The trail is a bit steep in places and this is only about four miles round-trip, but still a pretty satisfying hike. I don’t think it sees much use. One downside is that because of its proximity to Highway 35 there is traffic noise almost the whole time. It wasn’t so bad at the viewpoint, but the rest of the time it was like hiking in the Gorge, although at least there was no train noise.

Clackamas Lake and Other Explorations

I spent the weekend camping up on Mt. Hood (I discuss the difficult camping situation at the end) and one of the things I wanted to do was explore the Clackamas Lake area since I’ve never been there.

I took a stroll along the PCT for about a mile, circling around Clackamas Lake.

There are these big old-fashioned trail signs. This one, however, was obviously wrong. There’s no way the border of the reservation was 8 miles from here. I’m wondering if there was a missing decimal point there. By the way, I thought about hiking the PCT out to Buckskin Butte, but since I didn’t have any information about it and wasn’t sure if there would be views, I decided not to.

The lake is really more like a shallow marsh, but it’s still quite lovely. This spot is where some kind of underground creek or spring flows into the lake. It was the most delightful sound!

From the campground a boardwalk goes out to the water. Such beautiful clear water!

I took a look around the historic Clackamas Lake Ranger Station, which was built by the CCC in the early 1930s.

I’m sure there hasn’t been money for new brochures for quite some time.

The place is neat as a pin and the buildings are in good shape, but everything is shut up tight. This appeared to be a former bathroom building, but it was all locked up.

The former ranger’s office is now a visitor’s center, although it didn’t look like it had been staffed in awhile.

As you step through this padlocked door….

In 2003 a fire destroyed the Protective Assistant’s Residence (also known as the Honeymoon Cabin). All that remains is the chimney.

Roads and Trails Warehouse:

Gas & Oil House:

Mess Hall:

This strange row of cabin-like structures were clearly modern, but what their purpose was I couldn’t tell. Maybe residences for seasonal workers? No one was staying there now.

Across the road is the former ranger’s residence, which is now part of the rental program. I didn’t get a picture of it since it was partially screened by trees and there were people staying there. But here’s the image from Wikipedia.

I then headed over to the other side of Highway 26 for some explorations of old lookout sites. I drove up Road 4860 to get to Grasshopper Point. The road gets you close, then you have to hike a quarter mile up to the point. There is a trail, which appears to be an extension of Rocky Butte Trail #475.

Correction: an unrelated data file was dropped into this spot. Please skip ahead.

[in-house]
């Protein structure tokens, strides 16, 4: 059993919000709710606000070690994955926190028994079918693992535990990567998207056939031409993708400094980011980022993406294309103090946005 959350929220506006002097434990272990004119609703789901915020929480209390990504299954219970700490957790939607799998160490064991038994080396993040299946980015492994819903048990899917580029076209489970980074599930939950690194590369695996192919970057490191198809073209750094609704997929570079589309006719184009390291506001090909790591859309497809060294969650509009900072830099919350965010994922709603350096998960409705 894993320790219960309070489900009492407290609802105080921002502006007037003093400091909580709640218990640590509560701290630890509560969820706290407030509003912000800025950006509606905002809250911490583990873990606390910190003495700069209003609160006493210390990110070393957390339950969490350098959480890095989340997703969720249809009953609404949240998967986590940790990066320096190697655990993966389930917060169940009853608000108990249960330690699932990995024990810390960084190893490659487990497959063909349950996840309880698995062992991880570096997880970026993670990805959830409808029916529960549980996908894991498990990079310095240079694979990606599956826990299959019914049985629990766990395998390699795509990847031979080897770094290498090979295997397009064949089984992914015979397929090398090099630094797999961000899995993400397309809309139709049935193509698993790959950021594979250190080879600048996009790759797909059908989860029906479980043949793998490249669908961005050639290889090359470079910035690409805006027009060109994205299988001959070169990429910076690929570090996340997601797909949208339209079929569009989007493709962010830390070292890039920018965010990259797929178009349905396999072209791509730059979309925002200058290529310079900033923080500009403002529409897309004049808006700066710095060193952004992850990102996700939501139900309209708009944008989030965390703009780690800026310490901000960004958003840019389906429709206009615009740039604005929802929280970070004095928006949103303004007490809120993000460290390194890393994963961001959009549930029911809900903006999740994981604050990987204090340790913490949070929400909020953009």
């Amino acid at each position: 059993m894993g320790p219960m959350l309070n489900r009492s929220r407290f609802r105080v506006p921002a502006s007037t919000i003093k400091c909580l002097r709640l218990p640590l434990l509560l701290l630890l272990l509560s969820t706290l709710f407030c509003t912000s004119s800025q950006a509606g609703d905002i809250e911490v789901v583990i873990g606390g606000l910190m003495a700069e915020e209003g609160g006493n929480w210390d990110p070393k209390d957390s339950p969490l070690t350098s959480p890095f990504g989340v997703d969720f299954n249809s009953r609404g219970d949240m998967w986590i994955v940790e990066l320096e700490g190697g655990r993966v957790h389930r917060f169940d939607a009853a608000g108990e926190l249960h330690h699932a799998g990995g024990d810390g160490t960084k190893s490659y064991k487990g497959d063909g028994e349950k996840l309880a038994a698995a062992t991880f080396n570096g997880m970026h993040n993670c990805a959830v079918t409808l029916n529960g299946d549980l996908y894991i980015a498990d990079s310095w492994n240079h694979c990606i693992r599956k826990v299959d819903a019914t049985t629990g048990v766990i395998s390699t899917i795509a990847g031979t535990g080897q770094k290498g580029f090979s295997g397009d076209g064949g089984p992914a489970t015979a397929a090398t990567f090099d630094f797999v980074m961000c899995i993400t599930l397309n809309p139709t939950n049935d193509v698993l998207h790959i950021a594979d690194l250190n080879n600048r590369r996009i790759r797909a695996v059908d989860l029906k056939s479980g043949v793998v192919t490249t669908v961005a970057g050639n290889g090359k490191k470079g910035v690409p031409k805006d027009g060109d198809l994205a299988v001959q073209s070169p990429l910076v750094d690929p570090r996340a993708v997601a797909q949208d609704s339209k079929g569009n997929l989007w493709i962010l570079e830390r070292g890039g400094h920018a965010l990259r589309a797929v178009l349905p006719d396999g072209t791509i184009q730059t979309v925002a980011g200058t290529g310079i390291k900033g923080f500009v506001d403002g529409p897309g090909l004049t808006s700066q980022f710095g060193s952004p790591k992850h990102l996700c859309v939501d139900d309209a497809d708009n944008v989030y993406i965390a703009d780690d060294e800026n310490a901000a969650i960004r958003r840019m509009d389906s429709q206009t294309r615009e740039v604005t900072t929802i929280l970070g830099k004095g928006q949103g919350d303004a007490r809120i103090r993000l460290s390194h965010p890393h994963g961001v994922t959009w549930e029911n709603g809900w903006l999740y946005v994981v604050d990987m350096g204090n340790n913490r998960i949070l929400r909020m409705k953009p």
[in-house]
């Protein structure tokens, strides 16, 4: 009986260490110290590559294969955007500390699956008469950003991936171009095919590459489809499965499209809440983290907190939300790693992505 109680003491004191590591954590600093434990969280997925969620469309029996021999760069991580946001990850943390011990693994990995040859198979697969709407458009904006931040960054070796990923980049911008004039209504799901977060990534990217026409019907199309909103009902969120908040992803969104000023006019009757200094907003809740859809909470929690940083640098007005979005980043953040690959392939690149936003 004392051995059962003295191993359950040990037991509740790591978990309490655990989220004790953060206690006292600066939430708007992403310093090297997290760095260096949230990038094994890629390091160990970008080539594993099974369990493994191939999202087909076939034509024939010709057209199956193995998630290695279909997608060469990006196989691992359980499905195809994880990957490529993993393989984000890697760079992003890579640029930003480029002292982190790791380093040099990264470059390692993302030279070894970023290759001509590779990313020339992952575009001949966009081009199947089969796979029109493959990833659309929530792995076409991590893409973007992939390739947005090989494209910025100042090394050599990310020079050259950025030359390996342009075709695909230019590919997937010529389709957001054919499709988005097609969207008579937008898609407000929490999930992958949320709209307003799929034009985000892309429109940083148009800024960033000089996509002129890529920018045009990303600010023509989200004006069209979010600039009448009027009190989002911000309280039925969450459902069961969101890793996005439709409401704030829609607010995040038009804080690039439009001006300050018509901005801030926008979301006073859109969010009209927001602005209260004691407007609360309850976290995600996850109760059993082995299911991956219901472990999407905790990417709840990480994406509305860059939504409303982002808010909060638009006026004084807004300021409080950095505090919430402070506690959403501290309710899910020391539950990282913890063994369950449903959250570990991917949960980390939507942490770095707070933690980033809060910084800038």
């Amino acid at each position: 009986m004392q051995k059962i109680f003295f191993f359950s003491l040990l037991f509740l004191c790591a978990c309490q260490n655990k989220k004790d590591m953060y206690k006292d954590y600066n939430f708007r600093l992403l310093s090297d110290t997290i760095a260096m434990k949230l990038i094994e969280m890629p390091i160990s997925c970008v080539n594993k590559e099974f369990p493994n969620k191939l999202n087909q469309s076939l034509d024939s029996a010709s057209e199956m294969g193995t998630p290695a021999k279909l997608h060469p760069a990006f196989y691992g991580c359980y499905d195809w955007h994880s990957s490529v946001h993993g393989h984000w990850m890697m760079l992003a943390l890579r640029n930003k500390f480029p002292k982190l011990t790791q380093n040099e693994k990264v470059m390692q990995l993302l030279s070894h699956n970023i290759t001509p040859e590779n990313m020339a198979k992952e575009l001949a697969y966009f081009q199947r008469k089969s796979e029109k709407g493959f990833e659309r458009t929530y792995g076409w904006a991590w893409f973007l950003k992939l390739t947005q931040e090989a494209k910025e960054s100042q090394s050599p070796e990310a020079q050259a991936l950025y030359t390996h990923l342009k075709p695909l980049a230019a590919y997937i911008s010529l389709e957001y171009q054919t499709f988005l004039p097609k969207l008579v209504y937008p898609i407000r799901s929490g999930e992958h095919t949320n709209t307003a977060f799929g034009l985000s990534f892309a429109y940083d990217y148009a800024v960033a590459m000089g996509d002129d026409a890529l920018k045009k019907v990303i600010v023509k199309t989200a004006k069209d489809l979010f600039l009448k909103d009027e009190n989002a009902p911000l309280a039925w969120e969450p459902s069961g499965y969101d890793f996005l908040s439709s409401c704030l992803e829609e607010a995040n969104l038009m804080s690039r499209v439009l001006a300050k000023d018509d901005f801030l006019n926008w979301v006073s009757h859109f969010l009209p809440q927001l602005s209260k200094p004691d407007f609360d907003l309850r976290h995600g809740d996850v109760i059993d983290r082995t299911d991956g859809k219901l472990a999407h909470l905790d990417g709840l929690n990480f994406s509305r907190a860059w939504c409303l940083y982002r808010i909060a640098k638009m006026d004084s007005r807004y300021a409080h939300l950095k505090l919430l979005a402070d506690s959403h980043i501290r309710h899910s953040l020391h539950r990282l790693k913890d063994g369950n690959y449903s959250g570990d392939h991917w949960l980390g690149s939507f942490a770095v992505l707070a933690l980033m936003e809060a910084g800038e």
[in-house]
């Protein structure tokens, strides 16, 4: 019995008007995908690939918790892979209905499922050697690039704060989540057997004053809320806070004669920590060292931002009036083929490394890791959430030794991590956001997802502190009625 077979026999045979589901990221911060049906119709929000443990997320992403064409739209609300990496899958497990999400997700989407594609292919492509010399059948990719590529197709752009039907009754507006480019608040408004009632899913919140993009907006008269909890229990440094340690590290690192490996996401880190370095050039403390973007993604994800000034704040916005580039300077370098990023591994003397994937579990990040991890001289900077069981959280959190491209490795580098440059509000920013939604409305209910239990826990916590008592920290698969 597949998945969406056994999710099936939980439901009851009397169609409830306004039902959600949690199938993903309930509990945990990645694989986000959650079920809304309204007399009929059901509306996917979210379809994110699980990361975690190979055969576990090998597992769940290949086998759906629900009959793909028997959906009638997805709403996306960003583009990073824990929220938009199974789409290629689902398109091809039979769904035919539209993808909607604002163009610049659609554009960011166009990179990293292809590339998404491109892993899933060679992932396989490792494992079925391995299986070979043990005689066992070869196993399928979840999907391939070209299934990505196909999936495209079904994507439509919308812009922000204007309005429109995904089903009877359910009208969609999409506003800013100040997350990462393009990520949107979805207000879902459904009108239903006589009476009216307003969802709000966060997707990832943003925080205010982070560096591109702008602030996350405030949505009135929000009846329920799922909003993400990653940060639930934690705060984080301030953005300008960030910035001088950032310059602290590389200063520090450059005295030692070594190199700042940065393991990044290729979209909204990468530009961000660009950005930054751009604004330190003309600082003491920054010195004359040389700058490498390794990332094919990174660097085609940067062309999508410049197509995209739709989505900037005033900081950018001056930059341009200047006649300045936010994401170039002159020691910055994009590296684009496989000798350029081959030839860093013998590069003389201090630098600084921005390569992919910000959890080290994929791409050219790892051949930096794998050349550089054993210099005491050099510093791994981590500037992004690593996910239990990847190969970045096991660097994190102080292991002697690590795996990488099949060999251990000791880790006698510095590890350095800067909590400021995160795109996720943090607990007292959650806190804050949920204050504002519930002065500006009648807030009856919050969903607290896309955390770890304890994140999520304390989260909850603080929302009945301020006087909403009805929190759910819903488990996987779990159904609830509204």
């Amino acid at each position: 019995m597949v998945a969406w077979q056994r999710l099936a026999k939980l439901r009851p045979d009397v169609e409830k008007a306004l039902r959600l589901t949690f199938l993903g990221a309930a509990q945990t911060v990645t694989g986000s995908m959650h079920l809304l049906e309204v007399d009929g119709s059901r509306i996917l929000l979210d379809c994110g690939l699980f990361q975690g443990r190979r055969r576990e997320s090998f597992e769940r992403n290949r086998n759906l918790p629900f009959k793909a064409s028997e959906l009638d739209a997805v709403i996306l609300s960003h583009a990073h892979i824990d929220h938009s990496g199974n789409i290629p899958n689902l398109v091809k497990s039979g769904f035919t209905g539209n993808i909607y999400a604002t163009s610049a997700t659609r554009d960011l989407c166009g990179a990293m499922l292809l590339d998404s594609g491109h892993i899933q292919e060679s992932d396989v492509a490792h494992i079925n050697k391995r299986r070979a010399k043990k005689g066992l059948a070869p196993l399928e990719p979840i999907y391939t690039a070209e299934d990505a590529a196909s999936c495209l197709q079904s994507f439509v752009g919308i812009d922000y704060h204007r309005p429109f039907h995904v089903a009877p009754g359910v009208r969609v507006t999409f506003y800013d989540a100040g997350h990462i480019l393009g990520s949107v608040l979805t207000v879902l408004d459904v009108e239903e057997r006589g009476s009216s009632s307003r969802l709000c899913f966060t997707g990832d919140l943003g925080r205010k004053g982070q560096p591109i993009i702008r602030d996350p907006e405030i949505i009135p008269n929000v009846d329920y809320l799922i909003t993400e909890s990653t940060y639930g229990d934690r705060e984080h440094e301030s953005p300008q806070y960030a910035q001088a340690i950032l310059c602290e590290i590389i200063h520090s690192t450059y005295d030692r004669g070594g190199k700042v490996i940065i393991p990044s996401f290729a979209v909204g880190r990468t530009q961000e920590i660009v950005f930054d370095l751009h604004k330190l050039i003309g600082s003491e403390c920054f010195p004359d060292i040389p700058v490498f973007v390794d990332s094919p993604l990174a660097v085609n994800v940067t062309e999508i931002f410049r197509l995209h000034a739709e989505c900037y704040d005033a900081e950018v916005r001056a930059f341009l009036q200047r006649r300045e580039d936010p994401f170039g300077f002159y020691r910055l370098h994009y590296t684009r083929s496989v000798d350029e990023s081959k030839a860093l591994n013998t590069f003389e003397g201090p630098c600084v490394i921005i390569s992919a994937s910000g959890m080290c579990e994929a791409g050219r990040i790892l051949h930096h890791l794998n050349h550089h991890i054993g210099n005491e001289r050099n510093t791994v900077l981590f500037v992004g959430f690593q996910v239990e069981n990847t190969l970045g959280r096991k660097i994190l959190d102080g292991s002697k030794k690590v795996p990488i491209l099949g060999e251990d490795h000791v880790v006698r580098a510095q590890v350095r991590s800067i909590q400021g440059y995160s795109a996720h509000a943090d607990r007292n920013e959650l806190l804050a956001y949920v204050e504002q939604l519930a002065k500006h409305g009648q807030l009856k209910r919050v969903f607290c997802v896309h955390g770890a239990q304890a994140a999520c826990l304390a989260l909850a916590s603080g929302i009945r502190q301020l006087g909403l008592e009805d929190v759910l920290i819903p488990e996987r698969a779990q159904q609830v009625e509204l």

It took me a little bit to find the lookout site, which is hidden in the trees. I had been hoping for halfway decent views up here, but as is often the case with old lookout sites the area looks NOTHING like it does from the old photos. The trees have grown up a lot.

1963:

2013:

There is a very old overgrown road that goes up and over the point. I followed it north for a short distance and found an old Forest Service signpost along it. The placement is pretty random though, since it’s not at any junction and is not near the lookout site.

There must have been quite a beargrass show here a few weeks ago.

Just a tiny glimpse of Mt. Hood from the beargrass meadow:

There was also a large amount of lupine in bloom on Grasshopper Point. It was quite lovely, although none of my pictures turned out. I considered following the trail the other direction out to Rocky Butte, but the day was getting quite warm and I didn’t know the condition of the trail, so I skipped it.

I drove over to Post Point where there is now a quarry just below the lookout site.

Without the benefit of a lookout tower you can only see the tippy-top of Mt. Hood.

Evidently in 1994 the Forest Service tried to move the cab and upper part half of the tower to another location, but maybe they didn’t do their weight calculations correct because it was too heavy for the helicopter and was dropped. From the looks of things they simply said “Ah screw it” and walked away, because there is lumber EVERYWHERE. It looks like every scrap of wood from the tower is scattered all over the summit.

Here is the lookout in better days:

Because it wasn’t that far I decided to go check out the Rock Creek Reservoir. It was very hot over on this side of the mountains, at least 90 if not higher. I felt bad for the people in the campground roasting in the hot sun. The water looked inviting but I wasn’t about to pay the $6 day use fee to stay.